The setting for sex and HIV education matters, not just in language and messengers, but also in abilities and sensitivities. Many physicians are uncomfortable dealing with HIV patients, lacking in knowledge and the time to keep current in information, the sensitivity to want to address certain patient populations, and the ability to advise on the taboo subjects of risky sexual practices related to HIV infection. Likewise, patients easily sense this inability and discomfort and reflexly distance themselves and withdraw into silence and denials. In a country where 85% of HIV infections are in MSM, clinics staffed by dedicated and well-trained gays and lesbians can provide much needed atmosphere of trust, sensitivity, and nonjudgmental compassion.
Despite the 2010 Catholic Church historic shift on its ban on condoms—that condom use can be morally justified, that it is acceptable to use a prophylactic when the sole intention is "to reduce the risk of infection" from AIDS, a first step to a more humane sexuality—the local church hierarchy continues to refuse to grant its blessing to condom use in the setting of HIV prevention.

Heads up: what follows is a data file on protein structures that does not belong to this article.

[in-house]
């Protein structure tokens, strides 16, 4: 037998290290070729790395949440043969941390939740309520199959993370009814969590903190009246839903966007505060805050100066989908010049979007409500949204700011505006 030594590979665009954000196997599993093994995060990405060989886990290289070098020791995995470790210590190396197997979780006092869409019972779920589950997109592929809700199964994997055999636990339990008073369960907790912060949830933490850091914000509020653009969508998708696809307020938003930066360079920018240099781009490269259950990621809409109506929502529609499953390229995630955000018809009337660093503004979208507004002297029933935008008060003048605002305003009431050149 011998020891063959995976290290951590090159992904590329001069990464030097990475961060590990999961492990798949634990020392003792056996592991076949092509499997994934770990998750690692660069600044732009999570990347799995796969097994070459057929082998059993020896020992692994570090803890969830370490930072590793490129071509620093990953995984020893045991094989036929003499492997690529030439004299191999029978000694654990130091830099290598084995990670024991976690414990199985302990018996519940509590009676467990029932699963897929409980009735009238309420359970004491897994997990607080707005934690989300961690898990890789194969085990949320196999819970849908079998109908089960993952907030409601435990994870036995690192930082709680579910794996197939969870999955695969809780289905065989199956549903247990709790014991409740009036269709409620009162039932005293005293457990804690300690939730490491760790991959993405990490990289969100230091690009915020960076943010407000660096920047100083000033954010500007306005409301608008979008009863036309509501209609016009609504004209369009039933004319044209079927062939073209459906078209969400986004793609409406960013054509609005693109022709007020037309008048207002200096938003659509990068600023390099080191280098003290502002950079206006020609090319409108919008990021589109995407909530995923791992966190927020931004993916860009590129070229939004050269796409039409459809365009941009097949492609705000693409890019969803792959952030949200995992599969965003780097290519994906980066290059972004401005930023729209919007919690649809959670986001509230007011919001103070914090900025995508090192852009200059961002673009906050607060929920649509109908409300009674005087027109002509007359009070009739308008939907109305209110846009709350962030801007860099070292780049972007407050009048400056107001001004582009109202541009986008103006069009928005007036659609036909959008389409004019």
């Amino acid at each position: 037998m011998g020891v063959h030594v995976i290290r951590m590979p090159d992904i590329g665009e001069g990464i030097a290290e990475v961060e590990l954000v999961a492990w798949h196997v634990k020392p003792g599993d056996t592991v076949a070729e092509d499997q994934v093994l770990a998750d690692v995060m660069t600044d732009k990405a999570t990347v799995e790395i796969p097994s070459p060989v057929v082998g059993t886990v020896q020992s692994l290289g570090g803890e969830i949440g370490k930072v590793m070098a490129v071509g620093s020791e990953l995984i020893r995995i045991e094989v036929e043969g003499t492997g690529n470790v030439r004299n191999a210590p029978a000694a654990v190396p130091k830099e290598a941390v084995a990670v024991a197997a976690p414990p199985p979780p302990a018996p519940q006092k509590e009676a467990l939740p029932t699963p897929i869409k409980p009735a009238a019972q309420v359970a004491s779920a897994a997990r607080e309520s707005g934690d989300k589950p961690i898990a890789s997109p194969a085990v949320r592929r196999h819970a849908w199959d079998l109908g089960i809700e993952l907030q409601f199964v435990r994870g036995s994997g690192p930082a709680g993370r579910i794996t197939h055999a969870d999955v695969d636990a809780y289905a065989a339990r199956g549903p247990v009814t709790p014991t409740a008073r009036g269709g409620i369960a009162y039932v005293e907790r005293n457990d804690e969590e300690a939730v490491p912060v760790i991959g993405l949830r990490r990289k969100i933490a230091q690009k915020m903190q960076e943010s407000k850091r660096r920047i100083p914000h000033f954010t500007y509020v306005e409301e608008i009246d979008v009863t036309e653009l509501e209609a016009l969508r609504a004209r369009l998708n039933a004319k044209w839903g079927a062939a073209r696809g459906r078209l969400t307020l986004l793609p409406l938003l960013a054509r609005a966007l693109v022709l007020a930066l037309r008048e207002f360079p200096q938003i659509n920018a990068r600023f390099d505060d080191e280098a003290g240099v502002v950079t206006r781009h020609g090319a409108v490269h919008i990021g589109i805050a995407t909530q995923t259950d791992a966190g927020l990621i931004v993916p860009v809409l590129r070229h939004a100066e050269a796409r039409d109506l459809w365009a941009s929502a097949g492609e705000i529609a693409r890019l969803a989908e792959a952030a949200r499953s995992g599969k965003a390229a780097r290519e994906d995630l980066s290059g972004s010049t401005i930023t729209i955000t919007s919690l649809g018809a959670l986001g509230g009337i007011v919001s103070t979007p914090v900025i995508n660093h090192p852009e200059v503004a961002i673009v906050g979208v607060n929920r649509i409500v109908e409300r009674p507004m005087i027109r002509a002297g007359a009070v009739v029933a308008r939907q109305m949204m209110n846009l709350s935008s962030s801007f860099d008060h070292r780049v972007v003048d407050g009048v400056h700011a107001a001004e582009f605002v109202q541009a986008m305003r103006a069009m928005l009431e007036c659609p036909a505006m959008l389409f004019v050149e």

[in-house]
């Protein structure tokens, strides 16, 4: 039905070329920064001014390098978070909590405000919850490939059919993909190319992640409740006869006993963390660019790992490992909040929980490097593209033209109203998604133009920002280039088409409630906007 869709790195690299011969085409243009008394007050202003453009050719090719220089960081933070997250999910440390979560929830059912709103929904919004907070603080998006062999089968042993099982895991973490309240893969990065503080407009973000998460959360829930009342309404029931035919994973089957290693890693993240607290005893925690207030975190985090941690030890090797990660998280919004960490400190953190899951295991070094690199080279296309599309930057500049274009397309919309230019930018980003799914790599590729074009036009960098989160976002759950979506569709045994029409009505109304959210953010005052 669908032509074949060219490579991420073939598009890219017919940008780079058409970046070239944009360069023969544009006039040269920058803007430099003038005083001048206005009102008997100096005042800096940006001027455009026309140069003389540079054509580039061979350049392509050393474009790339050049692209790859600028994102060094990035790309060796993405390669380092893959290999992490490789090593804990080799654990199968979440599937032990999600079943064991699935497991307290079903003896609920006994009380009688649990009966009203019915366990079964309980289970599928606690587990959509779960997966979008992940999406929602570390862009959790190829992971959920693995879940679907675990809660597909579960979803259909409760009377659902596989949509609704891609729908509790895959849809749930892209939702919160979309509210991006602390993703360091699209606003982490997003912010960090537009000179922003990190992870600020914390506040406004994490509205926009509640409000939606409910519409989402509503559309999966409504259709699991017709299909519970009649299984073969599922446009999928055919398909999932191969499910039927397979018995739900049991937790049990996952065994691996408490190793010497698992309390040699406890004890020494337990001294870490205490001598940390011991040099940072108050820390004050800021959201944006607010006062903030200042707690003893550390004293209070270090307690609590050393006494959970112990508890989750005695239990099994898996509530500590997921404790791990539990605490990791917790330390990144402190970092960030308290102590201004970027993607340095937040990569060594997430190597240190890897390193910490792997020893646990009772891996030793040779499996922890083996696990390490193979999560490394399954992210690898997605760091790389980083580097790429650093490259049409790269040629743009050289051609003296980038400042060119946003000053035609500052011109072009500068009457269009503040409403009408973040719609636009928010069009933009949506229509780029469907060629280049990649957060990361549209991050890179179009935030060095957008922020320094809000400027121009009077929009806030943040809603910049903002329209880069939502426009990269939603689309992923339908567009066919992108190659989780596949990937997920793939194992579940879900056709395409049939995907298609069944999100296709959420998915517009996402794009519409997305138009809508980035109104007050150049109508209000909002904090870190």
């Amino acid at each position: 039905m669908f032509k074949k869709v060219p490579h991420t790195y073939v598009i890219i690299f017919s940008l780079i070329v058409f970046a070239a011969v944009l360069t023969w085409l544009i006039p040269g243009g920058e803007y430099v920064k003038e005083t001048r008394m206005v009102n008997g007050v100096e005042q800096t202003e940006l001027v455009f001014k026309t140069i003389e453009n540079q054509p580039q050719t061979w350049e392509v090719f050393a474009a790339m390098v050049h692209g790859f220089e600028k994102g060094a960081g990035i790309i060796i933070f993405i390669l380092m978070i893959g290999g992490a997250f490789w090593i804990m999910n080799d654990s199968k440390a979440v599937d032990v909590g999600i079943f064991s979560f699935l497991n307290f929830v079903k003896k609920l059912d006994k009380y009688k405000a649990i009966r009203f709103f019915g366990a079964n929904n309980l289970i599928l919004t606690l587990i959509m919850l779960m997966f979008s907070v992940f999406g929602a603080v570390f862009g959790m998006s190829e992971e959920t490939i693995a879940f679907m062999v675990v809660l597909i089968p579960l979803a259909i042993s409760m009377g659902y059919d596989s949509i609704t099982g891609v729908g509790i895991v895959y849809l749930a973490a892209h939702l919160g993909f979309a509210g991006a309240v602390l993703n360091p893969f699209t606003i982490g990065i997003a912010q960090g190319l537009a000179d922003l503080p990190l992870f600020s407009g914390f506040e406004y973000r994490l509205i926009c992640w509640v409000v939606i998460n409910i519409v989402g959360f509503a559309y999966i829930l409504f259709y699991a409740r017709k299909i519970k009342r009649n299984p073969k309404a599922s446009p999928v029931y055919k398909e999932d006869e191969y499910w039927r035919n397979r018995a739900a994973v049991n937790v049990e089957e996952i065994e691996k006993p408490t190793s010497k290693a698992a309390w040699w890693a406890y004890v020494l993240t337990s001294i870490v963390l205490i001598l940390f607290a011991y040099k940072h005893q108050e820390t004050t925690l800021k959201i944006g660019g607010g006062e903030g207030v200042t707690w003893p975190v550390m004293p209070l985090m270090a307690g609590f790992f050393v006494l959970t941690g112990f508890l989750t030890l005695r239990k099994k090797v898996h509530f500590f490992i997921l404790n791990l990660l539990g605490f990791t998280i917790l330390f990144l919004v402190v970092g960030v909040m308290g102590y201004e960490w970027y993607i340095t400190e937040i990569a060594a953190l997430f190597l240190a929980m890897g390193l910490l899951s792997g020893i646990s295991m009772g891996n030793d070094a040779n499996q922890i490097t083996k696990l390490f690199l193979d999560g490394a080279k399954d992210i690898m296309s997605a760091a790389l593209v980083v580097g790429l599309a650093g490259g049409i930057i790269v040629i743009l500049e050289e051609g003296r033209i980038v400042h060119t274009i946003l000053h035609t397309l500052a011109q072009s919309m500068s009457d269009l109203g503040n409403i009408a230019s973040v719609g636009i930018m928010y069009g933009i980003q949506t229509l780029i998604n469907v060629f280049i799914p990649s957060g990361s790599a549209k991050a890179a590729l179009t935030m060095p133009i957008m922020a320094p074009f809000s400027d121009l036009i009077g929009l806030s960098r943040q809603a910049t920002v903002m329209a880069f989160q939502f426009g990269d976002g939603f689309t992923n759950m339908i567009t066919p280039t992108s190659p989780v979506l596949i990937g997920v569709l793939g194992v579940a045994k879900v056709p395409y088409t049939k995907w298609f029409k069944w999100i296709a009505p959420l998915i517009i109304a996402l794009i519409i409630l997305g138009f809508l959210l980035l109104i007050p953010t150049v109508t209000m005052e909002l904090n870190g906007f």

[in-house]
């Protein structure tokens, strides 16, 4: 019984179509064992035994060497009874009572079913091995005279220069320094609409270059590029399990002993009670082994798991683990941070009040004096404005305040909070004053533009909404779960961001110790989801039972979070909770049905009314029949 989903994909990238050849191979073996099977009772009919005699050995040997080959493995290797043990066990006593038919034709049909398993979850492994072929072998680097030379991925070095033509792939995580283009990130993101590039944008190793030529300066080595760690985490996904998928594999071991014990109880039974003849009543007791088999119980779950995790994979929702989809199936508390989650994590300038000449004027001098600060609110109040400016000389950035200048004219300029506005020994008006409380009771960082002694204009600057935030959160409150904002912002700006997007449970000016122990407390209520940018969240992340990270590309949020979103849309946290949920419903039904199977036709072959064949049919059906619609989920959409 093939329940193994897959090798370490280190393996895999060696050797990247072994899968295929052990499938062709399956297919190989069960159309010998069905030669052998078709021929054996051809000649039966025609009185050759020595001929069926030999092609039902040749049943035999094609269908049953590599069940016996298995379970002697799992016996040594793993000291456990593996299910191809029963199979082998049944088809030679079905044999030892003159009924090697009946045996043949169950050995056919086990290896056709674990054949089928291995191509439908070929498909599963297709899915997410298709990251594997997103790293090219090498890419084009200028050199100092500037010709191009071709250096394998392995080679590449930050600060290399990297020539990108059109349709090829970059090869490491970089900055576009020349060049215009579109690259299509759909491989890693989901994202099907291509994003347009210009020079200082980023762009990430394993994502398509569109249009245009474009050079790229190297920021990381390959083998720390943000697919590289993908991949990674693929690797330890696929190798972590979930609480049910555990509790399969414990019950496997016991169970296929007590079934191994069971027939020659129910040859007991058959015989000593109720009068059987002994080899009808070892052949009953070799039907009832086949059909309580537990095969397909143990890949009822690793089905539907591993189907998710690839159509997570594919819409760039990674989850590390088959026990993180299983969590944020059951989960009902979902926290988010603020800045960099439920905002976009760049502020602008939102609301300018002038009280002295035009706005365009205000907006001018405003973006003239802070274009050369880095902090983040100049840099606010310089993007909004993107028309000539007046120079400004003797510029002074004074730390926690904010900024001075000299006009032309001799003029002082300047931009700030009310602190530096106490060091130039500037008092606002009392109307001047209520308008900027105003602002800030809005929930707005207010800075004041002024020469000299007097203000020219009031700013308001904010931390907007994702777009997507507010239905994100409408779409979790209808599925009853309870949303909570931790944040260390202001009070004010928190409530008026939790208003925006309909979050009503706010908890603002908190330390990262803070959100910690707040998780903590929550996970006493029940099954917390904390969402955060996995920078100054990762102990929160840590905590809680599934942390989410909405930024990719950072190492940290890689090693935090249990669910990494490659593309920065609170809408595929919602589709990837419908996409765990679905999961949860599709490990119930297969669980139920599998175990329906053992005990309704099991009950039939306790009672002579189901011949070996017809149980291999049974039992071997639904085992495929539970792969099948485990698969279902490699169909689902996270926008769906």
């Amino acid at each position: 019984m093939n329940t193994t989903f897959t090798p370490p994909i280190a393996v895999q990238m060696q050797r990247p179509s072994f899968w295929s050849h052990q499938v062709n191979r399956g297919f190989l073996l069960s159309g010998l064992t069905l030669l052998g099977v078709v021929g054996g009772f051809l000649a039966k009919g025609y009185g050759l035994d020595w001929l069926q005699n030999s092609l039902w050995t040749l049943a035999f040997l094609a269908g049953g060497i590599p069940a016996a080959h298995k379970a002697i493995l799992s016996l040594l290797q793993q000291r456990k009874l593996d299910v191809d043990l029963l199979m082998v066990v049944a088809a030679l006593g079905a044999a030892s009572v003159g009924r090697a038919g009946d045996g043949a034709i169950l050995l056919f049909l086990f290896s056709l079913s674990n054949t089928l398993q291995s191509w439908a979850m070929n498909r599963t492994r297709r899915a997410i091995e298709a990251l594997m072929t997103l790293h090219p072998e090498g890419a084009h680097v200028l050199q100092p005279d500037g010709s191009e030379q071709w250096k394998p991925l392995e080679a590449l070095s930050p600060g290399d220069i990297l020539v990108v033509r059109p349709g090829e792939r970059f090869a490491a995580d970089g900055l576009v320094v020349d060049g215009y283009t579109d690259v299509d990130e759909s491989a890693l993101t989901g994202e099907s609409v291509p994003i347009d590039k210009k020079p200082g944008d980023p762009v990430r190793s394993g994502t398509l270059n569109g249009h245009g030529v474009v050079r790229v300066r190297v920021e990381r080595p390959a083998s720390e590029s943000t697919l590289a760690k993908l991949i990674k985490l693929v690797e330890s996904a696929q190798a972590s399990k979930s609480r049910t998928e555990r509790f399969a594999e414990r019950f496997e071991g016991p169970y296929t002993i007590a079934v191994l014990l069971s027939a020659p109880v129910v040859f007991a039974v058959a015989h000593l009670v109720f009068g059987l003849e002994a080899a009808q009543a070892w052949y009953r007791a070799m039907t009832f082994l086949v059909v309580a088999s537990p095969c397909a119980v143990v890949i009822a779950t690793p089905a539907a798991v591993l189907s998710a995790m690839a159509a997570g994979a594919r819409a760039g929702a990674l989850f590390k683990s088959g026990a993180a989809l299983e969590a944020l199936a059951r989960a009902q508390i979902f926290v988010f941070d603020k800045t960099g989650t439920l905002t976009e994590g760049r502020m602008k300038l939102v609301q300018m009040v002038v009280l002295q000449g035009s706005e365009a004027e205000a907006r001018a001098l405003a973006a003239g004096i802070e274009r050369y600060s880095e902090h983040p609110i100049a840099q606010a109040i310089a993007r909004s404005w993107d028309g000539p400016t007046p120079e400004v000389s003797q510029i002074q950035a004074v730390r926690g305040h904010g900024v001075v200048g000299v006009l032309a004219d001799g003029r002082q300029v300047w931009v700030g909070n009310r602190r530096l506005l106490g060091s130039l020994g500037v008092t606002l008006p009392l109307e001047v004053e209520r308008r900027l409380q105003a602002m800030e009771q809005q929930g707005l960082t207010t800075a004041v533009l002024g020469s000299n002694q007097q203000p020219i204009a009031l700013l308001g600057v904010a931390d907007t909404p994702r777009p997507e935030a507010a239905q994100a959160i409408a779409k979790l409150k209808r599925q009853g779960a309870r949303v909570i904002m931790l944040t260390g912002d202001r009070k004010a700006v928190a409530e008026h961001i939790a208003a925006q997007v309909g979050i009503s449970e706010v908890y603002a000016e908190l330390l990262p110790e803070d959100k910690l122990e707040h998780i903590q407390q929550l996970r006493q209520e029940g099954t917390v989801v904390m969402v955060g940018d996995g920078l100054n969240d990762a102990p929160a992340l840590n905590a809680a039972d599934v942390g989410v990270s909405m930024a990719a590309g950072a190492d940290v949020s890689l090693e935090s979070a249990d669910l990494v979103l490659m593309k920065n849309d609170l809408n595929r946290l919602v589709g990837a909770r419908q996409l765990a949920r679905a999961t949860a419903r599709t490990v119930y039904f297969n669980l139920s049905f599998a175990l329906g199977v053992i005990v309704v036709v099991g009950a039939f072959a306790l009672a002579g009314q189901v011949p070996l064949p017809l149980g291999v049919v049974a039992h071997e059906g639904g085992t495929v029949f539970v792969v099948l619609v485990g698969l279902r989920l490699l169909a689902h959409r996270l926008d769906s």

But with condoms the bigger problem is not the church, but rather, the cultural aversion to it, and to some degree, the stigma associated with its use. Education and easier availability can help in the effort to make the condom commonplace. "Better alive, with condom use; rather than sick or dead, without."
The report, titled "Sexual Behavior, Sexual Attraction and Sexual Identity in the United States," which reportedly polled thousands of people between the ages of 15 and 44 from 2006 through 2008, found that 44 percent of straight men and 36 percent of straight women admitted to having had anal sex at least once in their lives. In another poll, 40% of women 20-24 years of age had experienced receptive anal intercourse.